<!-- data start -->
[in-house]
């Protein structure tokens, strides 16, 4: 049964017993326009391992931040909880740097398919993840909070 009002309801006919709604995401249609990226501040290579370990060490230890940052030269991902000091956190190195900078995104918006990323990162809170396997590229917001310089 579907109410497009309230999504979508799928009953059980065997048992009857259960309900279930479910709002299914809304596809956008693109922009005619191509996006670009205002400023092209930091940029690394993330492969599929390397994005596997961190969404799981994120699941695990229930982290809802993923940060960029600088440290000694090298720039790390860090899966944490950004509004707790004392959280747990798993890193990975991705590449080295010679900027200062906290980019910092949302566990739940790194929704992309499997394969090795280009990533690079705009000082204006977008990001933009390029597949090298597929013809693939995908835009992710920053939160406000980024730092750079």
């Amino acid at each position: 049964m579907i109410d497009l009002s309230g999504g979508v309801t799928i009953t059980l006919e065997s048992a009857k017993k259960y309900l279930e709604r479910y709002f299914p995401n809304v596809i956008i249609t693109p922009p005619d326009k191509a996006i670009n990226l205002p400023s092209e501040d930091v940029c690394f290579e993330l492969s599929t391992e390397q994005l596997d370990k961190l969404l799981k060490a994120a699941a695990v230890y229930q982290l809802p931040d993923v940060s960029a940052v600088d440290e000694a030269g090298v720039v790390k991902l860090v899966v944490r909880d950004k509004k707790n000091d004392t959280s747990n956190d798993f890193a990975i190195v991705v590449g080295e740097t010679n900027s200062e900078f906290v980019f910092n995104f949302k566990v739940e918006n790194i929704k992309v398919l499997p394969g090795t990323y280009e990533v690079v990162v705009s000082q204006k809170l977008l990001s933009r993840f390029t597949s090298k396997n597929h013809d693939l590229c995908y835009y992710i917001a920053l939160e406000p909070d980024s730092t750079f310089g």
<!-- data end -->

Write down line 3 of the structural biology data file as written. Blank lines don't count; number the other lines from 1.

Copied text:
């Amino acid at each position: 049964m579907i109410d497009l009002s309230g999504g979508v309801t799928i009953t059980l006919e065997s048992a009857k017993k259960y309900l279930e709604r479910y709002f299914p995401n809304v596809i956008i249609t693109p922009p005619d326009k191509a996006i670009n990226l205002p400023s092209e501040d930091v940029c690394f290579e993330l492969s599929t391992e390397q994005l596997d370990k961190l969404l799981k060490a994120a699941a695990v230890y229930q982290l809802p931040d993923v940060s960029a940052v600088d440290e000694a030269g090298v720039v790390k991902l860090v899966v944490r909880d950004k509004k707790n000091d004392t959280s747990n956190d798993f890193a990975i190195v991705v590449g080295e740097t010679n900027s200062e900078f906290v980019f910092n995104f949302k566990v739940e918006n790194i929704k992309v398919l499997p394969g090795t990323y280009e990533v690079v990162v705009s000082q204006k809170l977008l990001s933009r993840f390029t597949s090298k396997n597929h013809d693939l590229c995908y835009y992710i917001a920053l939160e406000p909070d980024s730092t750079f310089g």